Looking for something fast, fresh and healthy to spice up this week’s meals? Try one of these versatile, no-cooking necessary sauces that can be used as a marinade, a dip, a salad dressing, and in some cases even a side dish.


This popular Argentinean condiment can brighten up a variety of dishes with its combination of garlic, herbs and vinegar. We chose this easy to follow recipe from which can keep for around 2 days in your refrigerator.


Although many of us are accustom to the classic basil based pesto, there are actually numerous herbal variations. Basil, parsley, cilantro—all of these herb garden basics can be made into a delicious sauce which can be added not just to pasta but veggies, salad dressings and meat. One can even alter the recipes to make them vegan by omitting parmesan which also allows them to keep for a longer period of time in the fridge or freezer.

The classic basil pesto from our recipe archives.

Parsley pesto from Saveur

Cilantro pesto from Simply Recipes

11 innovative pesto varieties from Saveur


A favorite in Moroccan cuisine, chermoula is a tangy-savory, herb and spice concoction, which can be used as a delicious, easily prepared condiment, finishing sauce or marinade for your favorite protein. Here’s an easy basic recipe for chermoula from Food Republic.

Salsa Verde

Salsa verde, translating literally to green sauce, is an Italian classic, calling for a tasteful combination of capers, olive oil, lemon, garlic, and parsley. Although parsley is the typical herb chosen for this sauce, salsa verde can actually be made with, or a combination of basil, chives, chervil, tarragon, cilantro, sorrel, marjoram, thyme, mint, rosemary, or any other herb which happens to be thriving in your garden. We chose this recipe from the New York Times.


Harissa is a spicy paste, common in North African cuisine, in which chili peppers, paprika, and olive oil are its star ingredients. This hot acutrement is perfect for giving a little needed spice to any meal. This recipe from The Kitchn has a wide variety of uses—from spicing up meat or vegetables to being a great addition to roasted potatoes, scrambled eggs and can even be used as a dip. One of the great things about harissa is that it can be stored for up to 3 weeks in your refrigerator as long as you top the paste off with oil after every use.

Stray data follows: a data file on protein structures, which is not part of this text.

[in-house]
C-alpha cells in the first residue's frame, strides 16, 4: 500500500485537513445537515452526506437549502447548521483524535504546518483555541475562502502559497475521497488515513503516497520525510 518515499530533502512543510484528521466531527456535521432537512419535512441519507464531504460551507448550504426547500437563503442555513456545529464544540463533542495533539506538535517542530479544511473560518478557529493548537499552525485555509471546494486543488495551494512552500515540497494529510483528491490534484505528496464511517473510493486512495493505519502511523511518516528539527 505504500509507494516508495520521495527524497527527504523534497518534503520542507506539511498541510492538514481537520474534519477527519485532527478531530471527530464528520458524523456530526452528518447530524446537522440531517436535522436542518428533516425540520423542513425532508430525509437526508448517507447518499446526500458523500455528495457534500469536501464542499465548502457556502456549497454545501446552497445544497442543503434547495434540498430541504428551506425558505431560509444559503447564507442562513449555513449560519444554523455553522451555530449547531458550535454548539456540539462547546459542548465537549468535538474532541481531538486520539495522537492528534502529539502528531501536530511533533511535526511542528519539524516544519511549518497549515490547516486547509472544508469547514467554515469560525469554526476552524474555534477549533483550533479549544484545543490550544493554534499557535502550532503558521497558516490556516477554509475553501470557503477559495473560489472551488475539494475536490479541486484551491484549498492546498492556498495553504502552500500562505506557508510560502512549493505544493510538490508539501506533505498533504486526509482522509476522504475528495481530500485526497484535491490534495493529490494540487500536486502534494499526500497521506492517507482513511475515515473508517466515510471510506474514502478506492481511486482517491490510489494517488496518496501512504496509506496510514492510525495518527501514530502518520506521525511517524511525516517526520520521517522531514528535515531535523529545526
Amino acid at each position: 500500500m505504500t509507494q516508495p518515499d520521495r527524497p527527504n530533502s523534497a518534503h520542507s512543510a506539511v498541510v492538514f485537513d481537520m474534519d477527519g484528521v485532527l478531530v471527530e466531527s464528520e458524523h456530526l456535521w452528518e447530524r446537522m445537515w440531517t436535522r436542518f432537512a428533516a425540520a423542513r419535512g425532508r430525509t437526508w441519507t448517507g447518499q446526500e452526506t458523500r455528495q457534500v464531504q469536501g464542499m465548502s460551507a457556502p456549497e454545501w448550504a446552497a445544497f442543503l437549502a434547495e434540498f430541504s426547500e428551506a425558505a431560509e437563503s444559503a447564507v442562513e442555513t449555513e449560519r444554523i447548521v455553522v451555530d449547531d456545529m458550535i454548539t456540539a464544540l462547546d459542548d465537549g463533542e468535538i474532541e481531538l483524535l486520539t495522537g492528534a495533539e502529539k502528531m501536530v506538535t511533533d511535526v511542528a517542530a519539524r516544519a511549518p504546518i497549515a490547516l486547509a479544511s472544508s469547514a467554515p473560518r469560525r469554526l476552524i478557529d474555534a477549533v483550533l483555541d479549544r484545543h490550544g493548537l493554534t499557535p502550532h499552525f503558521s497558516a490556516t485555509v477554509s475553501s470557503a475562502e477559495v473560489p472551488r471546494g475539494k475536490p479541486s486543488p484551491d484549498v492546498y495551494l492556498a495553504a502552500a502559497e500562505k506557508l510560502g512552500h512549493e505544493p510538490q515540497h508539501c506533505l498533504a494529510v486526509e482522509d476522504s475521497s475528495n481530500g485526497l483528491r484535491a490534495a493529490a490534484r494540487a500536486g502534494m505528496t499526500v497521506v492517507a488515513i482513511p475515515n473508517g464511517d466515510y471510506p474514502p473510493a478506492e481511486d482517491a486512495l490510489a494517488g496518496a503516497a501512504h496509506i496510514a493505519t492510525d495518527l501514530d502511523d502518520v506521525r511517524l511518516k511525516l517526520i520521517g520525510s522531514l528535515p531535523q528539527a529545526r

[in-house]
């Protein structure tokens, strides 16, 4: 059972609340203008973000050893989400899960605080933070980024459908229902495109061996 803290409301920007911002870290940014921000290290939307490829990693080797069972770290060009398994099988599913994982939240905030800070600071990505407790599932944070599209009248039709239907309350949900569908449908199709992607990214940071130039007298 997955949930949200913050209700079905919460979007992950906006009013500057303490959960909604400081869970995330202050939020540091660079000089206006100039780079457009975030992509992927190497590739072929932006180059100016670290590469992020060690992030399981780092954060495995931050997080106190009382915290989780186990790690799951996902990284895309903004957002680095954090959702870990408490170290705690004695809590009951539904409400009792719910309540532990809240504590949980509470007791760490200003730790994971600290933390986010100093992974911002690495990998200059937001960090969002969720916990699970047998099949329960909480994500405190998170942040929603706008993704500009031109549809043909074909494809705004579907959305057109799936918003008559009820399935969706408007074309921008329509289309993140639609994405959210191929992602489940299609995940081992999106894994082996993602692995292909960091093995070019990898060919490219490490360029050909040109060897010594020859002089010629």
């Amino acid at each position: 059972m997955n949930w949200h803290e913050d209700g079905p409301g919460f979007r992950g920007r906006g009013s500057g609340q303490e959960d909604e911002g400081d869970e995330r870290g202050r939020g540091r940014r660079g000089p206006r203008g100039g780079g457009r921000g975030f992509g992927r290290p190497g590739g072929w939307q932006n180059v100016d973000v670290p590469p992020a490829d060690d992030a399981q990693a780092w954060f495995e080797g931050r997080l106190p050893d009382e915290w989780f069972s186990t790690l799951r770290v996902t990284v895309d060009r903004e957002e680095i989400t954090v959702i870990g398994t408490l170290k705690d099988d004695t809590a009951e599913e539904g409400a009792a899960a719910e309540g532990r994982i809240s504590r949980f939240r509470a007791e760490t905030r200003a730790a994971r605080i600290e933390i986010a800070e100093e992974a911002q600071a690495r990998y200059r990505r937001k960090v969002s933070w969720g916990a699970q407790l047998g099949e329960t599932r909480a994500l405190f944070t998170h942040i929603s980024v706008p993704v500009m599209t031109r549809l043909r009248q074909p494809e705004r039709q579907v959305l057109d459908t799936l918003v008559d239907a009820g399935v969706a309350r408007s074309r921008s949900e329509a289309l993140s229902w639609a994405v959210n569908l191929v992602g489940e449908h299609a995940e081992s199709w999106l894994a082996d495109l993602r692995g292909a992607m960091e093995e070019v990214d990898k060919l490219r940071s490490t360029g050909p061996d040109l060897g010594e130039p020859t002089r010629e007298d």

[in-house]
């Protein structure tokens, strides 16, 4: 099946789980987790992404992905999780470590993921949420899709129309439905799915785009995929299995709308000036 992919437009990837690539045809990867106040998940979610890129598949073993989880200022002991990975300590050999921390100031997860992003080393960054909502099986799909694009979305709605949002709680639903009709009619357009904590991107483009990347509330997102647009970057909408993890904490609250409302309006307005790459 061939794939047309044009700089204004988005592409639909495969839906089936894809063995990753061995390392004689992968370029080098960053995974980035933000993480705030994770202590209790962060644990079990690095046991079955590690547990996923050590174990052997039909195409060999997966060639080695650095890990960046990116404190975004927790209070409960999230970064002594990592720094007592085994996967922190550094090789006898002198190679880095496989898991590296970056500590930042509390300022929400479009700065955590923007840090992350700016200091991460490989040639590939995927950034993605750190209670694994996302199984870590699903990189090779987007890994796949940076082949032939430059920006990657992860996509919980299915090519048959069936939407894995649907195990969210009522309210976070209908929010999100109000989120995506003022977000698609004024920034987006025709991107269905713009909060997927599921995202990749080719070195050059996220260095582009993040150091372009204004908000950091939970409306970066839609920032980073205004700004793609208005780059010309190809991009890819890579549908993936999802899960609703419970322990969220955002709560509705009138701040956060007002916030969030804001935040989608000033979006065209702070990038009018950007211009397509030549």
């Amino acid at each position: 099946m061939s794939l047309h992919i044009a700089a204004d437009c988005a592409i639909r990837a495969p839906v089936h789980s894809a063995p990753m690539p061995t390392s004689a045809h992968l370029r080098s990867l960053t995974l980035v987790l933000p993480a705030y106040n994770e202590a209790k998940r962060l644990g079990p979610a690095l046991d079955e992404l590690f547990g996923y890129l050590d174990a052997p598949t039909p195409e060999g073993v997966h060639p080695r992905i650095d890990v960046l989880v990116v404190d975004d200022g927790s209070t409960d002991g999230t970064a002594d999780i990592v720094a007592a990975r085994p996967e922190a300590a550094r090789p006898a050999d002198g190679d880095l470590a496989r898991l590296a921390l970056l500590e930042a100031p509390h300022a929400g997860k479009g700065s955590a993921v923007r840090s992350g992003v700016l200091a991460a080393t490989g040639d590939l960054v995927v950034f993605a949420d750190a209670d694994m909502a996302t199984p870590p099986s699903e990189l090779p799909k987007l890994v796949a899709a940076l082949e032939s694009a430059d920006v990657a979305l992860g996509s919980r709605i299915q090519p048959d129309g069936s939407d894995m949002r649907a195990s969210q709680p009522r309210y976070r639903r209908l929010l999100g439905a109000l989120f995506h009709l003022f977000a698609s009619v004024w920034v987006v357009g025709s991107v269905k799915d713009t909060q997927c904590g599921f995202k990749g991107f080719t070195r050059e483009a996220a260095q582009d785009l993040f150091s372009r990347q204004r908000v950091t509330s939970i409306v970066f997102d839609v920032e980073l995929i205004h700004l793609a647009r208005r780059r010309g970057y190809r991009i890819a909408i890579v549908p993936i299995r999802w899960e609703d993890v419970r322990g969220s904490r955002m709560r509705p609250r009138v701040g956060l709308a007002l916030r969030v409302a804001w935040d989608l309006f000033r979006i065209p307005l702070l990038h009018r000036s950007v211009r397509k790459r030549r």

You may also want to try this herb based variation on the traditional harissa recipe which goes wonderfully with roasted vegetables or as a fish rub.


Commonly found as a side dish to many Indian dishes, raita is a perfect accompaniment to spicy curries, used as a dip for flat bread, or eaten as a chunky yogurt based side salad. This recipe posted in the New York Times by Mark Bittman includes directions on how to make traditional Indian raita as well as a few recipe spins such as cucumber-mint, tomato, mixed vegetable, beet, potato, chickpea, and even a banana-coconut raita.


This crunchy, zesty yogurt sauce features chunks of cucumber which go wonderfully with meatballs, lamb and beef burgers, or spiced veggies. It can be used as a dip for chips and flat breads, added to salads and many other dishes. Food Republic’s recipe even includes directions on how to make your own homemade yogurt, and if you are interested, you can check out our own hand picked recipes to make yogurt here.

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